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Recent behavioural and population genetic divergence of an invasive ant in a novel environment

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Abstract

Aim  Invasive species frequently exhibit high temporal and spatial variation in abundance. Although ecological aspects undoubtedly affect this variation, genetic factors may also play a part. The invasive unicolonial yellow crazy ant Anoplolepis gracilipes exhibits considerable variation in abundance throughout its extensive distribution in Australia’s Northern Territory, where it was first detected in the 1980s. First, we aimed to determine whether A. gracilipes variation in abundance was associated with behavioural and genetic differentiation of the population and to determine whether one or more introductions occurred. Second, we investigated whether the A. gracilipes population was genetically and behaviourally heterogeneous to determine whether population divergence has occurred since introduction.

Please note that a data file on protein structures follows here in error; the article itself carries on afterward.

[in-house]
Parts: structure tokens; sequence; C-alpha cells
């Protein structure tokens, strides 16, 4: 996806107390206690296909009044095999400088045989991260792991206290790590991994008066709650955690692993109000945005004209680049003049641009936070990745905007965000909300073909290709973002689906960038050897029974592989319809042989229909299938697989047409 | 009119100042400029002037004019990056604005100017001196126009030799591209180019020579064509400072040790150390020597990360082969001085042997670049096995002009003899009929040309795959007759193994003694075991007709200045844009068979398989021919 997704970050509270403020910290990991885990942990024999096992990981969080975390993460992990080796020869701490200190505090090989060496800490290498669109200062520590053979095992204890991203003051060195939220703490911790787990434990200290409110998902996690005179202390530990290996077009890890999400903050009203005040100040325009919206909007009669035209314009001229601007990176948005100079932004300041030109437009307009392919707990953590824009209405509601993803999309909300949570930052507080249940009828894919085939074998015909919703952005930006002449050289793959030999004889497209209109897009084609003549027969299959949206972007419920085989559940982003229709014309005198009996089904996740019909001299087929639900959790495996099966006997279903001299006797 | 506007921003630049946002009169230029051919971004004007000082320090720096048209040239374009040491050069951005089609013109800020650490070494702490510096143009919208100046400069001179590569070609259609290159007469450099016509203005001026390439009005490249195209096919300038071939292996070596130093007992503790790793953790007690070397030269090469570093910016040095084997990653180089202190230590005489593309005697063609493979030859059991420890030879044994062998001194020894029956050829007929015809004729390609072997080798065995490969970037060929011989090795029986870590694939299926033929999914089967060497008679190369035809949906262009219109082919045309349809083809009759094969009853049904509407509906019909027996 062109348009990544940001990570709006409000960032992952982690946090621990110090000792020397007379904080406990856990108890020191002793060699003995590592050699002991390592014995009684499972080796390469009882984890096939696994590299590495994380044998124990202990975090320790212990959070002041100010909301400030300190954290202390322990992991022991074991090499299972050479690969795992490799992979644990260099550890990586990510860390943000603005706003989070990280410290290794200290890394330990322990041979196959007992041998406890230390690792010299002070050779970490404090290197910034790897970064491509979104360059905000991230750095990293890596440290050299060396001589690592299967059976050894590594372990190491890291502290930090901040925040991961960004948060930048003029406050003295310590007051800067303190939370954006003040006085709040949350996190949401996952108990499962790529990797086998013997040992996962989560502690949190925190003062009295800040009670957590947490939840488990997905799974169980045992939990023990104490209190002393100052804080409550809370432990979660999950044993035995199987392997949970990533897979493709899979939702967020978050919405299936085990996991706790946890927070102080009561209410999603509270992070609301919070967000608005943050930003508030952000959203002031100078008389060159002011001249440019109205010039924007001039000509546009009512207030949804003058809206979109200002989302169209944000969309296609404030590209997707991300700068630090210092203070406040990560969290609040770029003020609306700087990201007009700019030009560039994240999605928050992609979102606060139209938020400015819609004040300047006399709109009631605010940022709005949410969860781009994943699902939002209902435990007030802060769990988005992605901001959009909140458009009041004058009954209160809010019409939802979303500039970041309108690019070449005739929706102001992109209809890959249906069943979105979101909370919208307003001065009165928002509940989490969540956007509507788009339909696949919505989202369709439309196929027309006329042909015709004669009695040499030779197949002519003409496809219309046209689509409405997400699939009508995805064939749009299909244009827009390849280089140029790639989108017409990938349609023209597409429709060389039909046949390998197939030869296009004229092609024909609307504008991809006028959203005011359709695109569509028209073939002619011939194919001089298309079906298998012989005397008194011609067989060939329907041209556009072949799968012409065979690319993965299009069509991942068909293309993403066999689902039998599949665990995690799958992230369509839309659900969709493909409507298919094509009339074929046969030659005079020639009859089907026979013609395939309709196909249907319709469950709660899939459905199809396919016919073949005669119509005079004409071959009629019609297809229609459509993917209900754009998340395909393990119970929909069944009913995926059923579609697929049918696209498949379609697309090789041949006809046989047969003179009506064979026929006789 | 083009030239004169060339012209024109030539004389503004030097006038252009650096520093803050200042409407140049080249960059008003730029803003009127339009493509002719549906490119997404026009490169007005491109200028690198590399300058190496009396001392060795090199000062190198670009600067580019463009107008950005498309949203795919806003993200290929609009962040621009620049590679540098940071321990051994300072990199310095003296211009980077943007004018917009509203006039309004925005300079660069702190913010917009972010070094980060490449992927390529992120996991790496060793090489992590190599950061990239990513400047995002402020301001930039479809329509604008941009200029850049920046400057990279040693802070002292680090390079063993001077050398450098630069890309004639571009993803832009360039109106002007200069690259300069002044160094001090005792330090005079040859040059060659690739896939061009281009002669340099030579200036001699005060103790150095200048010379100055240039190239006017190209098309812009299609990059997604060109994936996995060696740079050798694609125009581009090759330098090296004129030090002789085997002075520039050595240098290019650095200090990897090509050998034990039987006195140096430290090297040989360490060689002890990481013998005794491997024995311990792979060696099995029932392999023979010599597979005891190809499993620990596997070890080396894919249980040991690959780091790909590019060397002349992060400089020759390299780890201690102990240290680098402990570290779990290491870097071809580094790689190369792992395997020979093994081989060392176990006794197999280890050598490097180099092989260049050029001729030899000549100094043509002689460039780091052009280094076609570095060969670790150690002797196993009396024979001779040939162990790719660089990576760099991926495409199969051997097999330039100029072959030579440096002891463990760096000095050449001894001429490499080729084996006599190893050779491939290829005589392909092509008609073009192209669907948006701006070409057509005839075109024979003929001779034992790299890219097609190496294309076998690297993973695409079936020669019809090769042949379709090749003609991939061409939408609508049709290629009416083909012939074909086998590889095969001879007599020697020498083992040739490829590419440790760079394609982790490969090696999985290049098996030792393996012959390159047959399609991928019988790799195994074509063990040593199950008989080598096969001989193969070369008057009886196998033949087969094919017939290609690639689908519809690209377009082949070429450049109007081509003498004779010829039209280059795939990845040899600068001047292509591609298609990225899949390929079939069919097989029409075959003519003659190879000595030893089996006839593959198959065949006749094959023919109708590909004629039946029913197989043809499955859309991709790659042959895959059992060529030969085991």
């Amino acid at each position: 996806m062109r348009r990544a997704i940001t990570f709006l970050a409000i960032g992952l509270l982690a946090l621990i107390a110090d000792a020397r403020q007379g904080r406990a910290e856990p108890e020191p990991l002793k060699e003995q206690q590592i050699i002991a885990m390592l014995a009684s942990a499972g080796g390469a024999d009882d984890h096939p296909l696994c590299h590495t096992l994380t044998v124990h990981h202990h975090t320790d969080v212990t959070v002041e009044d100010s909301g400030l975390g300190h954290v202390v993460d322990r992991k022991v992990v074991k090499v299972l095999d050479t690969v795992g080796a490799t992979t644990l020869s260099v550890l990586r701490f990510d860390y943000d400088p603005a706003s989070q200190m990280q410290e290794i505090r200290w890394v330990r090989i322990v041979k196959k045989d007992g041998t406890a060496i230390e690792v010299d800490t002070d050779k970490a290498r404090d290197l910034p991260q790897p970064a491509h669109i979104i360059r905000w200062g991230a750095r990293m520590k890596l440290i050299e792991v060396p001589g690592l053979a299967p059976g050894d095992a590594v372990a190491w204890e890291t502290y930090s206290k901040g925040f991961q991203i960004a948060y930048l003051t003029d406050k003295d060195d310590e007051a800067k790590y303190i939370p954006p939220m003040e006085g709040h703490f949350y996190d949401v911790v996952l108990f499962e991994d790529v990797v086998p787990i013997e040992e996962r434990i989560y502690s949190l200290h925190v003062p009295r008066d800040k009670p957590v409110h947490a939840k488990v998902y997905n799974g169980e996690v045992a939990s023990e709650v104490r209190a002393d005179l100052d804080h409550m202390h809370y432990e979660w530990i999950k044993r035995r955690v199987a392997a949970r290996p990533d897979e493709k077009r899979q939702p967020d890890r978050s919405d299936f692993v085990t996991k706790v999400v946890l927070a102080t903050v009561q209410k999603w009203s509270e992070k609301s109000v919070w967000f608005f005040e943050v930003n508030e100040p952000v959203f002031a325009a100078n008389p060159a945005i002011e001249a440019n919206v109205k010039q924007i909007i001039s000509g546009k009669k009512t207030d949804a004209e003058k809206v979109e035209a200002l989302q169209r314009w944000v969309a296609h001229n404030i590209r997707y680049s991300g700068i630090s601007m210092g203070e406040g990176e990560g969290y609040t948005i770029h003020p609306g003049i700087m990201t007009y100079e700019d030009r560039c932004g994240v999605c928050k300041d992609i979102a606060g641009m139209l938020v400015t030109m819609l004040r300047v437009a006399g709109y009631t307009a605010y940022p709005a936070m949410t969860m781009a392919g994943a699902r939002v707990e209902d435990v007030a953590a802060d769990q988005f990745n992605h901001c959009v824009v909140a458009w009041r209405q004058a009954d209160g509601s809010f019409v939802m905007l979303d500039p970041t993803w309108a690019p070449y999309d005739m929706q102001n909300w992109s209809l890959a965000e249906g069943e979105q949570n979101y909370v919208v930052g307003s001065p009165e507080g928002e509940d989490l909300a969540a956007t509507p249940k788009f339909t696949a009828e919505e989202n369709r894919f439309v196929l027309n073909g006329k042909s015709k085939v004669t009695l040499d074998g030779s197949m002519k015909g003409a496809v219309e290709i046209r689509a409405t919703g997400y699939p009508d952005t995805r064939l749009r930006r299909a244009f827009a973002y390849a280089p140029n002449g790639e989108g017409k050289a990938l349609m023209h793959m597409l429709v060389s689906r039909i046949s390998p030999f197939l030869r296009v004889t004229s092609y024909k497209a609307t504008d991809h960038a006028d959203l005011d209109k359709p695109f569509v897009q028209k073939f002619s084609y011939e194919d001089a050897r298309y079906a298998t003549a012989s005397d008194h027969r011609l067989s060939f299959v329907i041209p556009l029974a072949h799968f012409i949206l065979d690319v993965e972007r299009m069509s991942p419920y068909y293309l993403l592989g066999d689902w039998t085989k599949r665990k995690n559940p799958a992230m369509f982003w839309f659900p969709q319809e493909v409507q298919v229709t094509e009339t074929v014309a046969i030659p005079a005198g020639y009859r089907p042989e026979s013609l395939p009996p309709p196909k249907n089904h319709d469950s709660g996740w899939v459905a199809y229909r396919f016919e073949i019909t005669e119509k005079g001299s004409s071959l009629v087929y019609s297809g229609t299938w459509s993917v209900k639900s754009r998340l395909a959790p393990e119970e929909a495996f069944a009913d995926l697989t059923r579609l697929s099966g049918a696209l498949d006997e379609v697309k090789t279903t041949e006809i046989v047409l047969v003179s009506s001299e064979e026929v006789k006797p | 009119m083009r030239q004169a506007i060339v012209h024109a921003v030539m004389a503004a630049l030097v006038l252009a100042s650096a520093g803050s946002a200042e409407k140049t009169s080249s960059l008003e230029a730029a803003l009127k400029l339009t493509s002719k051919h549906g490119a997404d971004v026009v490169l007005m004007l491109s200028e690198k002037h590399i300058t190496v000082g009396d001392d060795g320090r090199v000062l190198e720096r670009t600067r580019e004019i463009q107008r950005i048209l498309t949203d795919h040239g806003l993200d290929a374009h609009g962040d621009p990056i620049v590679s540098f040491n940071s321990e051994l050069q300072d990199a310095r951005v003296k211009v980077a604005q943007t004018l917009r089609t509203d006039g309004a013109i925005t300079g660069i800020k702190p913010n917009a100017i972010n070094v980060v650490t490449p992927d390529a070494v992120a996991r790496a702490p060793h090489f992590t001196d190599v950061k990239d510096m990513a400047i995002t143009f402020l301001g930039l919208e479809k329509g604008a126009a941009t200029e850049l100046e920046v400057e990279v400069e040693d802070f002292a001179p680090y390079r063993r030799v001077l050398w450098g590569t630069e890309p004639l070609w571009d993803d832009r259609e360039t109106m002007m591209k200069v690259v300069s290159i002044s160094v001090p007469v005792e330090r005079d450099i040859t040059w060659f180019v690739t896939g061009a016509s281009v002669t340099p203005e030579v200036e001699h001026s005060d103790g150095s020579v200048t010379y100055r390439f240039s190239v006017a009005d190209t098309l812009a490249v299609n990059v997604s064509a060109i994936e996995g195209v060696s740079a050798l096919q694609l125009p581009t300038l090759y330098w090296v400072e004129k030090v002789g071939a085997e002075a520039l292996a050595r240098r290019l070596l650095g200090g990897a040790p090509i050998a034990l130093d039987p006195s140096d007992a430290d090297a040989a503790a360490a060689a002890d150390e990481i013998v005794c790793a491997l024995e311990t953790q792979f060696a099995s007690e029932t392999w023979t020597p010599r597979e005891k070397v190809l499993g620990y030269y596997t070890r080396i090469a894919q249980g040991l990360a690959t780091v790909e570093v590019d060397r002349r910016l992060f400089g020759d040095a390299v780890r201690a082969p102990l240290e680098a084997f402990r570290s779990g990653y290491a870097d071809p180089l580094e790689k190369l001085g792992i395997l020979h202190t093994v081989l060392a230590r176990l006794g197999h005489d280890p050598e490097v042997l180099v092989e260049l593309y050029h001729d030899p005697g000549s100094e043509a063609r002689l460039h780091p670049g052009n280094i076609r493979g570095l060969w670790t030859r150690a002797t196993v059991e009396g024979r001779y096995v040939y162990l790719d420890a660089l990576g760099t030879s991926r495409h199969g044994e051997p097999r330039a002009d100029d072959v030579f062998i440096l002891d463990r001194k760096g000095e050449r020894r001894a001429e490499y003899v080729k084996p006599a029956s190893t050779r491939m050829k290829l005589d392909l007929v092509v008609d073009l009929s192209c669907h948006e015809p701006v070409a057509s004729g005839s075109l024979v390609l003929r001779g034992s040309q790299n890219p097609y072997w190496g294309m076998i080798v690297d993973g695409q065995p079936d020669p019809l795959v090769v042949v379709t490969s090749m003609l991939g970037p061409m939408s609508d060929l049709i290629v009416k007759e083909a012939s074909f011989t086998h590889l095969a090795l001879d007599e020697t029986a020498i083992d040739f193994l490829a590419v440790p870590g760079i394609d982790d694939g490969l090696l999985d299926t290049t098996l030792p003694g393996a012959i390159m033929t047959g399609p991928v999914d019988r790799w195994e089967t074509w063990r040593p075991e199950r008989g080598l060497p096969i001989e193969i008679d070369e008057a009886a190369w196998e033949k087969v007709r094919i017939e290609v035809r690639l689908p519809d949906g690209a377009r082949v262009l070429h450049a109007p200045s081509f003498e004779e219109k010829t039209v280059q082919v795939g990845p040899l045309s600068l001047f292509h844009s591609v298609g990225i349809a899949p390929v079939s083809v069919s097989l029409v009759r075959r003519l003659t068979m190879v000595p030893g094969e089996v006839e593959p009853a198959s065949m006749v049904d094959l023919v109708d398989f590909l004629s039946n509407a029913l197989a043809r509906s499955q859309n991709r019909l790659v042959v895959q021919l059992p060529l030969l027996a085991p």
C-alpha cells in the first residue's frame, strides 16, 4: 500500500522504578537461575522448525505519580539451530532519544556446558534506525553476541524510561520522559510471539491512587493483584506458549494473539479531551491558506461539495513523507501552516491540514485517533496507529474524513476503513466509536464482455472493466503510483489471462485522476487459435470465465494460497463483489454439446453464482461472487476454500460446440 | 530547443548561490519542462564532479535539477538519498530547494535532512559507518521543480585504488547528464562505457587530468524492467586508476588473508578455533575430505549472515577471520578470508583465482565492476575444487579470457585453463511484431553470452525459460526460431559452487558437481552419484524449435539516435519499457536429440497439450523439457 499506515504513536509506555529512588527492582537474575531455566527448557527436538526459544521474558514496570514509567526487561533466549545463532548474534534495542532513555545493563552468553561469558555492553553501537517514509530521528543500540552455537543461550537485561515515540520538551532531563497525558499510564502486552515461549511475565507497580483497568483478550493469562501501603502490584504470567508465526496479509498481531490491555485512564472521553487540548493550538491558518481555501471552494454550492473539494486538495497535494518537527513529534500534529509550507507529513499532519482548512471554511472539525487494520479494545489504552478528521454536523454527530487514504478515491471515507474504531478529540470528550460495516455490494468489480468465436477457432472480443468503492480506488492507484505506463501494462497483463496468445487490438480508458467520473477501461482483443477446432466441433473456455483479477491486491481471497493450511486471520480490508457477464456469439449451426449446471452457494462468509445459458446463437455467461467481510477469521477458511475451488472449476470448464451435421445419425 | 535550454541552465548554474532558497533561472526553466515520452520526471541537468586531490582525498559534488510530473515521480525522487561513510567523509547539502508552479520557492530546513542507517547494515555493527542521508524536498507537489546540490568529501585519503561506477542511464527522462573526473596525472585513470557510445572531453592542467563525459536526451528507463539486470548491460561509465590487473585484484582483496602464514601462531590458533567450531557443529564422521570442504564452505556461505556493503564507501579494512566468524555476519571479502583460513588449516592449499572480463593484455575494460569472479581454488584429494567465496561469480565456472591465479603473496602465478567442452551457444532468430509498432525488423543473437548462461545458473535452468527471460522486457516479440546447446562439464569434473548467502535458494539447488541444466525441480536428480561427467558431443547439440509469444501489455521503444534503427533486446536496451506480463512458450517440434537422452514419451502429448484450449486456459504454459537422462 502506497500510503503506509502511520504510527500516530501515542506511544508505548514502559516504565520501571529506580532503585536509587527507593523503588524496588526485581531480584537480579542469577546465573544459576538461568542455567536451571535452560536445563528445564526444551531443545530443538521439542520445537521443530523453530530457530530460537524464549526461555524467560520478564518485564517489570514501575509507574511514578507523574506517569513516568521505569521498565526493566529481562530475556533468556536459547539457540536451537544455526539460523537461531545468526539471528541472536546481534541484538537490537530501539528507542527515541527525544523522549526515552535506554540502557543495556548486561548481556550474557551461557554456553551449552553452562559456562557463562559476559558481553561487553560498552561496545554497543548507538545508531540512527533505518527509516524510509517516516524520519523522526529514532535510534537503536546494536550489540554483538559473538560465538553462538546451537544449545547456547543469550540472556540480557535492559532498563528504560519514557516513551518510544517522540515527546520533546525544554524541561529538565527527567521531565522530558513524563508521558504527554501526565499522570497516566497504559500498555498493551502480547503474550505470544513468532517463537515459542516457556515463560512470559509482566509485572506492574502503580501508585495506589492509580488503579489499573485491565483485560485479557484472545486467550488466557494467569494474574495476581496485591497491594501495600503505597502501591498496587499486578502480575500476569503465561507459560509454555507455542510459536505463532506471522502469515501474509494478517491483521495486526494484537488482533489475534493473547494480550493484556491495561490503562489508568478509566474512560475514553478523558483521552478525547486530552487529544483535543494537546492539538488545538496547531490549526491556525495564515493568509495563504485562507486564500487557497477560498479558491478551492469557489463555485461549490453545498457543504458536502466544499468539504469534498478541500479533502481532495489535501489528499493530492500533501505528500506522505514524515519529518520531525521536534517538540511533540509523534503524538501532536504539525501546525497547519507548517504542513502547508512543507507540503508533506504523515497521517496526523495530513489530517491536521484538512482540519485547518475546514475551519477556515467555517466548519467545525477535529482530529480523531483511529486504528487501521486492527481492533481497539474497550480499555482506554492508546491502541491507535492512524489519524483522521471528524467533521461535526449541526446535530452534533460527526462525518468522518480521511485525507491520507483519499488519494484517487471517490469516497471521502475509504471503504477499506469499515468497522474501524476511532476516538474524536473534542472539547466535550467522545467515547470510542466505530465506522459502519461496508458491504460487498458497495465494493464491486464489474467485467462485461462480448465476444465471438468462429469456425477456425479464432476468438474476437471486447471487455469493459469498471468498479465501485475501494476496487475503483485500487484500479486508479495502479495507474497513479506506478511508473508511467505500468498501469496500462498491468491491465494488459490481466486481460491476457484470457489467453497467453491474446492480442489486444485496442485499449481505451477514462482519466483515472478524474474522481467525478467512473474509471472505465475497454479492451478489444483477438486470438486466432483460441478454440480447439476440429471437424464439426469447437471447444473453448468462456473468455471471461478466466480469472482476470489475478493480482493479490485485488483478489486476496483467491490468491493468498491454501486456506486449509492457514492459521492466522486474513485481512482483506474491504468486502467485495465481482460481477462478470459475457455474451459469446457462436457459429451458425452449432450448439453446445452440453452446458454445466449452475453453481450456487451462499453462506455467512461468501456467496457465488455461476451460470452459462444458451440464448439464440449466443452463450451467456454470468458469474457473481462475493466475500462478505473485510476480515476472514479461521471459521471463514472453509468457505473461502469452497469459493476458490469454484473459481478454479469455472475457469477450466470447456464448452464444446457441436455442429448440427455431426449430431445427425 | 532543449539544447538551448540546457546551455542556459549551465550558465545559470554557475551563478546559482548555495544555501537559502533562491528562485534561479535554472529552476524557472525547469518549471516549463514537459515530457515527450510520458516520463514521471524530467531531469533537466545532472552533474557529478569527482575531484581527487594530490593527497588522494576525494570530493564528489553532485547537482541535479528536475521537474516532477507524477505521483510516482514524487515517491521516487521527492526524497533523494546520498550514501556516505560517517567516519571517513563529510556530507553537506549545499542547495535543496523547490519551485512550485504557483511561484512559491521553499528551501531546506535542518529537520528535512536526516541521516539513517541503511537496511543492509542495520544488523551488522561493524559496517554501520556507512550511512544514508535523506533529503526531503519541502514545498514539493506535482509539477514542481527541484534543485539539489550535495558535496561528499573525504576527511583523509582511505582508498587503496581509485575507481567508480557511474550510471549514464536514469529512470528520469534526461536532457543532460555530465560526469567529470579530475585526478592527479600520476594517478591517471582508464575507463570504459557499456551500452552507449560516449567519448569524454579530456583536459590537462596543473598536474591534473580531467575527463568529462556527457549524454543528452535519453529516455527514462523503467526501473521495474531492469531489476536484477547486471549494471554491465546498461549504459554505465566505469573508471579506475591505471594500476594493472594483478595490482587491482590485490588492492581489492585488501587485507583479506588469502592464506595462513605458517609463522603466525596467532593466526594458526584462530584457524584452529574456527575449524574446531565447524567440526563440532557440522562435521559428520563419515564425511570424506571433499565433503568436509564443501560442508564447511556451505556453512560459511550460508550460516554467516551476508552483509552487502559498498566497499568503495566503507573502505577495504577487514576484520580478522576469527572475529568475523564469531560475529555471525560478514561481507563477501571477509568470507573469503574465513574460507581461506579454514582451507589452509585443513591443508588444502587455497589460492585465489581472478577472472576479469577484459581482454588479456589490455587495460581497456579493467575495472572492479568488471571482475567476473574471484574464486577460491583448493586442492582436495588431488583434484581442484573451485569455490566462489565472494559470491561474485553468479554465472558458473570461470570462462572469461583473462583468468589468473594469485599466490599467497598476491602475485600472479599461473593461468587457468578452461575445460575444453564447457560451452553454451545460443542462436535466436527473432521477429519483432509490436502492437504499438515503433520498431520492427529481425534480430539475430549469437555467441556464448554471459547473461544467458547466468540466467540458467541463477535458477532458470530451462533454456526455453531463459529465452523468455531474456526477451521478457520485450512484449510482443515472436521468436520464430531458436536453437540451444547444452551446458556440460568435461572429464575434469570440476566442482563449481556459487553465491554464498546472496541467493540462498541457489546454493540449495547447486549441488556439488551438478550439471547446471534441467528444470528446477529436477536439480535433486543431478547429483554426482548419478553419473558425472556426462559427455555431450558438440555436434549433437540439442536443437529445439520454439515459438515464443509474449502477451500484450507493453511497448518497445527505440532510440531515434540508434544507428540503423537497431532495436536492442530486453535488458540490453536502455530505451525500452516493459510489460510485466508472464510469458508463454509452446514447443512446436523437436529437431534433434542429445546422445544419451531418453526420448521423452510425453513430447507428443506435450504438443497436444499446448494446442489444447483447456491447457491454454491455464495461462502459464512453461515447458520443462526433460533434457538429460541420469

Location  Tropical monsoonal savanna in Arnhem Land, Northern Territory, Australia.

Methods  Ant abundances were assessed at 13 sites throughout the study region. We used mitochondrial DNA sequences and microsatellite molecular markers to determine population genetic structure, which we correlated with abundance. Behavioural differentiation was assayed using aggression trials and analysed together with genetic data to investigate population divergence.

Results  Although we found considerable variation in abundance, we found no association between population structure and differences in abundance. Our analyses suggest that A. gracilipes ants in Arnhem Land resulted from a single introduction. The population is not homogeneous, however, as aggression scores varied over both genetic and geographic distance. We also found a positive relationship between genetic and geographic distance.

Main conclusions  The variation in abundance in the Arnhem Land population of A. gracilipes is clearly not owing to invasion by ants from different sources. The genetic and behavioural differentiation we observed is suggestive of incipient genetic and behavioural divergence, which may be expected over time when an invasive species enters in a new environment.

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